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Researchers in B.C. could help save one of the world’s most complex Indigenous languages

Click to play video: 'Project aims to revitalize endangered Indigenous language' Project aims to revitalize endangered Indigenous language
An innovative projects aims to revitalize use and learning of the Kwak'wala language as there are fewer than 200 people left who are fluent speakers. Kylie Stanton reports. – Feb 8, 2022

A British Columbia-based research team is developing a blueprint for revitalizing Indigenous languages that could help recover one of the most complex First Nations languages in the world.

Sara Child and Caroline Running Wolf are working to preserve Kwak’wala, an endangered language spoken on the northeast coast of Vancouver Island and the adjacent mainland coast of the province.

Their team is working with elders to develop a framework for a new teaching method for Kwak’wala, grounded in the unique cultural lens of Kwakwaka’wakw communities. The language, deeply tied to land and health, means it cannot be taught using conventional Western pedagogy alone, Child explained.

“Our languages aren’t just about speaking, our languages are intricately tied to our wellness,” she said in an interview.

“It’s vital to help revitalize our languages because of the amazing and incredibly important knowledge that is carried and encoded in our languages that help us to walk on this Earth in a very respectful and humble way.”

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Most fluent speakers of Kwak’wala are in their seventies and eighties, said Child, a Kwagu’ł band member and Indigenous Education professor at North Island College. Fewer than 200 fluent speakers remain.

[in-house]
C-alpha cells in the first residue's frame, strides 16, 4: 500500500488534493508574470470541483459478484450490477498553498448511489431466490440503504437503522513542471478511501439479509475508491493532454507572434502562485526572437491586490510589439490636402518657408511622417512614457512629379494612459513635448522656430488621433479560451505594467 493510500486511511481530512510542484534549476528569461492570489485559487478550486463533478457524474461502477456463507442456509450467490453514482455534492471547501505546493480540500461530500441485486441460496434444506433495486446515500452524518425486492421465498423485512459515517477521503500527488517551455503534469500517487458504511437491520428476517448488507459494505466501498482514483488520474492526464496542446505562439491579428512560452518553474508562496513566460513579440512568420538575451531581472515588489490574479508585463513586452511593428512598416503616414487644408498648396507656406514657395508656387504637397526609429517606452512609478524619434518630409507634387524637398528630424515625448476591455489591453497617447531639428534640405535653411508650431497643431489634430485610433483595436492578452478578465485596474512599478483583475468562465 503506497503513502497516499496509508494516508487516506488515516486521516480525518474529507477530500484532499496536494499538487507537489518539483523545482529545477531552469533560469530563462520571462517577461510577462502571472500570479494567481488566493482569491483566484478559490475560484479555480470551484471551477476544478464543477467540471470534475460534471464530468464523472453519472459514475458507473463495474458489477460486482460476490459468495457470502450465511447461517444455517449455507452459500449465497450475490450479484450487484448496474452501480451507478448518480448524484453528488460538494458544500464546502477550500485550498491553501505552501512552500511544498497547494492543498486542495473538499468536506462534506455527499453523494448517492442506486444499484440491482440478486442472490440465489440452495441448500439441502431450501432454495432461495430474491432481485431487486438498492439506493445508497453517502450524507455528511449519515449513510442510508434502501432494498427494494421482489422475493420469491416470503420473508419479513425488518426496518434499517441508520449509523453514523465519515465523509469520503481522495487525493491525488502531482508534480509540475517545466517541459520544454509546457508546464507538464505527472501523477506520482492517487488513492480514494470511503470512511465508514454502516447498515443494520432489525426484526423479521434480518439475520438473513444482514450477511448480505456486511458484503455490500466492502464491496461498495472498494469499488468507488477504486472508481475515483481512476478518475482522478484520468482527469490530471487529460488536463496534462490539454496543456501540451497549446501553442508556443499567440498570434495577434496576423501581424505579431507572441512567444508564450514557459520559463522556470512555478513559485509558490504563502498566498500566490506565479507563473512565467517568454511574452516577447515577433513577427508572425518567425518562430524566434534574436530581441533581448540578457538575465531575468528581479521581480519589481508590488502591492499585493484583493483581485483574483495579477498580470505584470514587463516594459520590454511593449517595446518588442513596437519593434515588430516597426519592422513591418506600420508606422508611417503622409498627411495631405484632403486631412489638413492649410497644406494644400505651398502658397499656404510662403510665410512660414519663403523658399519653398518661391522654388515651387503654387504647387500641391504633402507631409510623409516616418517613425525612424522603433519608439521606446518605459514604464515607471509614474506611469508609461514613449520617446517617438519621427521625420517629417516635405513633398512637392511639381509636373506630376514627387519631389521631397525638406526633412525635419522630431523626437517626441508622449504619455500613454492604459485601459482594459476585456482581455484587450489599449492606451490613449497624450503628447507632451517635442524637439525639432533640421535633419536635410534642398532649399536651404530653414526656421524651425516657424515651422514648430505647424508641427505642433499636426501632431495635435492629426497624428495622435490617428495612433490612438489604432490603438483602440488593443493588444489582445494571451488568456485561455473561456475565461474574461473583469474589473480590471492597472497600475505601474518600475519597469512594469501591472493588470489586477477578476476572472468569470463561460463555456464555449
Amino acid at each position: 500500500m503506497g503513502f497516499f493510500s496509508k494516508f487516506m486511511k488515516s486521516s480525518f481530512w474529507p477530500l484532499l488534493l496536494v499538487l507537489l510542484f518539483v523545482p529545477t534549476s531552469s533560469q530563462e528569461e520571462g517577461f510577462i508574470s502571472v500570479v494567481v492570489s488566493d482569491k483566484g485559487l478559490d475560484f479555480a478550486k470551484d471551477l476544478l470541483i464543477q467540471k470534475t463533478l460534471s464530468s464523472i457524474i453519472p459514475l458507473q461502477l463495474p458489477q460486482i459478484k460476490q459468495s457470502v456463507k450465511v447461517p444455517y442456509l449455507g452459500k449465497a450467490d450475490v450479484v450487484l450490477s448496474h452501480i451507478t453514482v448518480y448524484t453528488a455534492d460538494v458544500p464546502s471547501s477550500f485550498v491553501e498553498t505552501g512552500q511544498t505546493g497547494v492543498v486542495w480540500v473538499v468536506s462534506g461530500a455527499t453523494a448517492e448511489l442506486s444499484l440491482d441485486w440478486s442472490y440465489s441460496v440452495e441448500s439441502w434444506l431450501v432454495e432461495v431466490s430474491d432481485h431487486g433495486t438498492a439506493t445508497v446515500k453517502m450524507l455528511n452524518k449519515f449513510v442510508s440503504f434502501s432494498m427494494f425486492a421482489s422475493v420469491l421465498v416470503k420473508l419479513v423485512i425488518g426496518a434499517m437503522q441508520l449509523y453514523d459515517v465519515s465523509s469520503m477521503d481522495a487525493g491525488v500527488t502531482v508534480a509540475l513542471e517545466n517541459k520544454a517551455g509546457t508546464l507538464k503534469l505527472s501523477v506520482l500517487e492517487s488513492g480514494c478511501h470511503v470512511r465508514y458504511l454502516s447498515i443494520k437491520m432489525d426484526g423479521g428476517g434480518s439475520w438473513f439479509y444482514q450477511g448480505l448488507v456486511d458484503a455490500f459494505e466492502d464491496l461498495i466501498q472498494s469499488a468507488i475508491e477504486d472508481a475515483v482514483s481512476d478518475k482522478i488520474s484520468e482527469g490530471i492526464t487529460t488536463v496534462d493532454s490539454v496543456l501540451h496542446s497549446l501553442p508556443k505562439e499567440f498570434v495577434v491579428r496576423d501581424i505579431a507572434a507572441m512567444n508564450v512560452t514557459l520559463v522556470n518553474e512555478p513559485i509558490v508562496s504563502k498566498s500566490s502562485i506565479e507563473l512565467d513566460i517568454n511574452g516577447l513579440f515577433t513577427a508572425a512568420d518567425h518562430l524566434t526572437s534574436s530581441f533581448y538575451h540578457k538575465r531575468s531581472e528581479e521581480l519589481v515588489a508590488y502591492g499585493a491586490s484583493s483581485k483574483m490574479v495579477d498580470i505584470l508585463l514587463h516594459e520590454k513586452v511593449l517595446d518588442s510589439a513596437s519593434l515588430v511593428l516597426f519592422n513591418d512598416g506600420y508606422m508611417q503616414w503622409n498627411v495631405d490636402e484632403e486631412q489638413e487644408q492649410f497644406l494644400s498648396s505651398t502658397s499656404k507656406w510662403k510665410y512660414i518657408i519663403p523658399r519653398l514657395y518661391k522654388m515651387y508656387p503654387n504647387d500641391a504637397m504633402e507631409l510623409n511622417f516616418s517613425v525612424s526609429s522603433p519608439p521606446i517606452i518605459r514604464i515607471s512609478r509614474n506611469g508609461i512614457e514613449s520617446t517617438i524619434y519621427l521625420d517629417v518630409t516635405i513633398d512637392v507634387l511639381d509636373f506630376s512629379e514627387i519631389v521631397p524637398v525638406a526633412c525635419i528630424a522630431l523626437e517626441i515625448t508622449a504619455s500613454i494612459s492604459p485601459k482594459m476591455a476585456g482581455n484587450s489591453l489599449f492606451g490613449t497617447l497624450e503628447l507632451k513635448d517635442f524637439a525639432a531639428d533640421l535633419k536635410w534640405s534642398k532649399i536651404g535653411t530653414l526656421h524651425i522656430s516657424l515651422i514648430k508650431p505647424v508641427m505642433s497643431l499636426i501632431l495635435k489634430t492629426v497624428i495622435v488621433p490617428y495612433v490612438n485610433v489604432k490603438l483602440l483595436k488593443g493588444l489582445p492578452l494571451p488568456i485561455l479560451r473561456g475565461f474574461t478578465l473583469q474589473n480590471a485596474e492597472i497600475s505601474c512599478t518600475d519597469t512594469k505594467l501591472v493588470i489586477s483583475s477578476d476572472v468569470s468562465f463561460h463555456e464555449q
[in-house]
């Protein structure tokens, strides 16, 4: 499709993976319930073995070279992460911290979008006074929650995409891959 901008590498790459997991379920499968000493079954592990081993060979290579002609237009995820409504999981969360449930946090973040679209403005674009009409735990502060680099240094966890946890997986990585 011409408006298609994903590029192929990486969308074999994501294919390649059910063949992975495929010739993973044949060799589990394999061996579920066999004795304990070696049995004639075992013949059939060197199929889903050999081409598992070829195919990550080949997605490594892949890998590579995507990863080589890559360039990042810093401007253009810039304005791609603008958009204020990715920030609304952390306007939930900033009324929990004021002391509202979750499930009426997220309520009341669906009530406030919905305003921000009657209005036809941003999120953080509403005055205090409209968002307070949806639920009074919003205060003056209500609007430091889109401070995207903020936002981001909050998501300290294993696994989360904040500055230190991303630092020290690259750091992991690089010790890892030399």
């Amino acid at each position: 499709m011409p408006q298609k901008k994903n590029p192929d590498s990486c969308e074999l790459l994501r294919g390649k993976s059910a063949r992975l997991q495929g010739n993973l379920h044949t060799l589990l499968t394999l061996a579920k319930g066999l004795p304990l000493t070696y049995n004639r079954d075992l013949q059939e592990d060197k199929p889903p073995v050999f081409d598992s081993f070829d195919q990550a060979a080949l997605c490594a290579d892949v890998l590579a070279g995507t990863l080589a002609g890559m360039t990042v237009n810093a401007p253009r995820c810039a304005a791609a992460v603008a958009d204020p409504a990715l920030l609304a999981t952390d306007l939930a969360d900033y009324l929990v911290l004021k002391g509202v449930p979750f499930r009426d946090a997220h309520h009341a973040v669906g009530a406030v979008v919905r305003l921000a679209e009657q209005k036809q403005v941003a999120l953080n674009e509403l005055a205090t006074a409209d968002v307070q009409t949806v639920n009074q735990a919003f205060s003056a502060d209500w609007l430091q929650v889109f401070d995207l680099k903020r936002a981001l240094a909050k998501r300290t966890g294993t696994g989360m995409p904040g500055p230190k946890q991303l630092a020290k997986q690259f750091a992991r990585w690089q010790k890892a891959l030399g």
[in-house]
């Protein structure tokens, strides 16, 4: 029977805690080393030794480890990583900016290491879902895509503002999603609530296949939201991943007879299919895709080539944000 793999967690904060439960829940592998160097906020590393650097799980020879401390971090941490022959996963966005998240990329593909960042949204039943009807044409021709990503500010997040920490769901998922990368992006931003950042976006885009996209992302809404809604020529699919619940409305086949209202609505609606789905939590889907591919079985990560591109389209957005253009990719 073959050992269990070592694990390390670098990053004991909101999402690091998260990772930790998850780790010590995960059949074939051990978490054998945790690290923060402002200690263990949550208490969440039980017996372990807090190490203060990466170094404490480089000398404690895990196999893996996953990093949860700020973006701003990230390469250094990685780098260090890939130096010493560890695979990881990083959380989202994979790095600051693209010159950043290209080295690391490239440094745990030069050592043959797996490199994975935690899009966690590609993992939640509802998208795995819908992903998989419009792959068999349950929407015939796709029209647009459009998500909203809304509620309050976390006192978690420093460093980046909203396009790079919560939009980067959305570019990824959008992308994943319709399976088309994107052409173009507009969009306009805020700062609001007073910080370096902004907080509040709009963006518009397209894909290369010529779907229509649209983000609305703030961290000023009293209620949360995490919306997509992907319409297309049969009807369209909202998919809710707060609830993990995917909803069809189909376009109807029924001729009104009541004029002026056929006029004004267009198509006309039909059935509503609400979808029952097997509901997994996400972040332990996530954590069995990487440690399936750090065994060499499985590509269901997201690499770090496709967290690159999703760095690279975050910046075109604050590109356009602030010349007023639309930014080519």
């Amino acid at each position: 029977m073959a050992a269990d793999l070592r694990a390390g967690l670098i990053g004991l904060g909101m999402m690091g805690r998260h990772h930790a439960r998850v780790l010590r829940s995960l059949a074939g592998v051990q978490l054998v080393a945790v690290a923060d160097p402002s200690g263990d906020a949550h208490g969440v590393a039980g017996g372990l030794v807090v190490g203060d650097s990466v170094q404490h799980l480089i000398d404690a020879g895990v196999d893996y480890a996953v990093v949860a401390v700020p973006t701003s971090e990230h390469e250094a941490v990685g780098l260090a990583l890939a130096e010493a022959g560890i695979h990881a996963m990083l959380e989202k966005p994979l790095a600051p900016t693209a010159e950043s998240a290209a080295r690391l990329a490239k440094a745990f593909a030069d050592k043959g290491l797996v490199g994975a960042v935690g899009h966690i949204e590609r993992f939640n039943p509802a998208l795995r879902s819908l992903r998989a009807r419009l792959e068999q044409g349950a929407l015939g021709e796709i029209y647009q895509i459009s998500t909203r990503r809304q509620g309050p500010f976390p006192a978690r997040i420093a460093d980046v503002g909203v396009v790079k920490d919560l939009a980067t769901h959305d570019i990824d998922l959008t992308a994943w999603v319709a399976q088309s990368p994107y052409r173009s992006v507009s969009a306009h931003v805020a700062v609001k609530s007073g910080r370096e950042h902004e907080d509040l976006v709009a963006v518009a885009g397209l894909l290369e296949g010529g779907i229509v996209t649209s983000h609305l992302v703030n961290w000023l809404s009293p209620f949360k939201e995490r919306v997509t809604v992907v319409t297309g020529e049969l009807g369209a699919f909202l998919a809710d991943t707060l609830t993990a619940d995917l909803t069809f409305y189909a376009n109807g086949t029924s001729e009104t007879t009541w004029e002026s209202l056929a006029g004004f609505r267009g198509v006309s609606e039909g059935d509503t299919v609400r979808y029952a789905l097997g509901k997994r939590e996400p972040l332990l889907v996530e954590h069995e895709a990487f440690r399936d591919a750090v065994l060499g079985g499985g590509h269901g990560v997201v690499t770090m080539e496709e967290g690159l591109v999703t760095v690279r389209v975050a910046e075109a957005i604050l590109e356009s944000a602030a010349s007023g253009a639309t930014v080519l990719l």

According UNESCO’s Atlas of the World’s Languages in Danger, about 75 per cent of Indigenous languages in Canada are endangered.

The project to recover Kwak’wala, led by an all-Indigenous team, began in 2017 with support from Child’s non-profit Sanyakola Foundation, which focuses on Kwak’wala revitalization.

In 2020, it received support from Mitacs, a non-profit funded by the federal and provincial governments that helps solve business challenges through research from academic institutions.

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In addition to working with elders on pedagogy, the team is developing voice-to-text technology for Kwak’wala that could function in a mobile app, with pronunciation in the voice of an elder and the ability to identify everyday objects in photos uploaded by the user, for example.

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Kwak’wala is verb-based and functions very differently from English, meaning a recognition system must be developed from scratch through carefully authenticated Kwak’wala words.

Slowly but surely, Child added, the artificial intelligence is learning the language.

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In addition to voice-to-text software, Mitacs intern Running Wolf said she aims to use virtual or augmented reality programs to help make Indigenous language-learning more accessible.

“Immersive technologies are a great way of immersing yourself into that cultural context while applying the language correctly,” explained the PhD student of Interdisciplinary Graduate Studies at the University of British Columbia.

She said she hopes the model of revitalization being developed out of Port Hardy, B.C. will help provide a blueprint for other Indigenous nations who want to reclaim their own languages.

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A major obstacle, said Running Wolf and Child, has been obtaining sufficient funding for the research.

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“If you look at the amount of money and energy that was spent over centuries in eradicating Indigenous peoples and their language and their culture … the money that is now being offered to support language reclamation efforts is a miniscule drop in the ocean,” said Running Wolf, a citizen of Apsáalooke Nation in Montana.

Mitacs is providing $450,000 for the project over four years, allowing to the team to develop a sustainable, multi-faceted approach to revitalization, she added.

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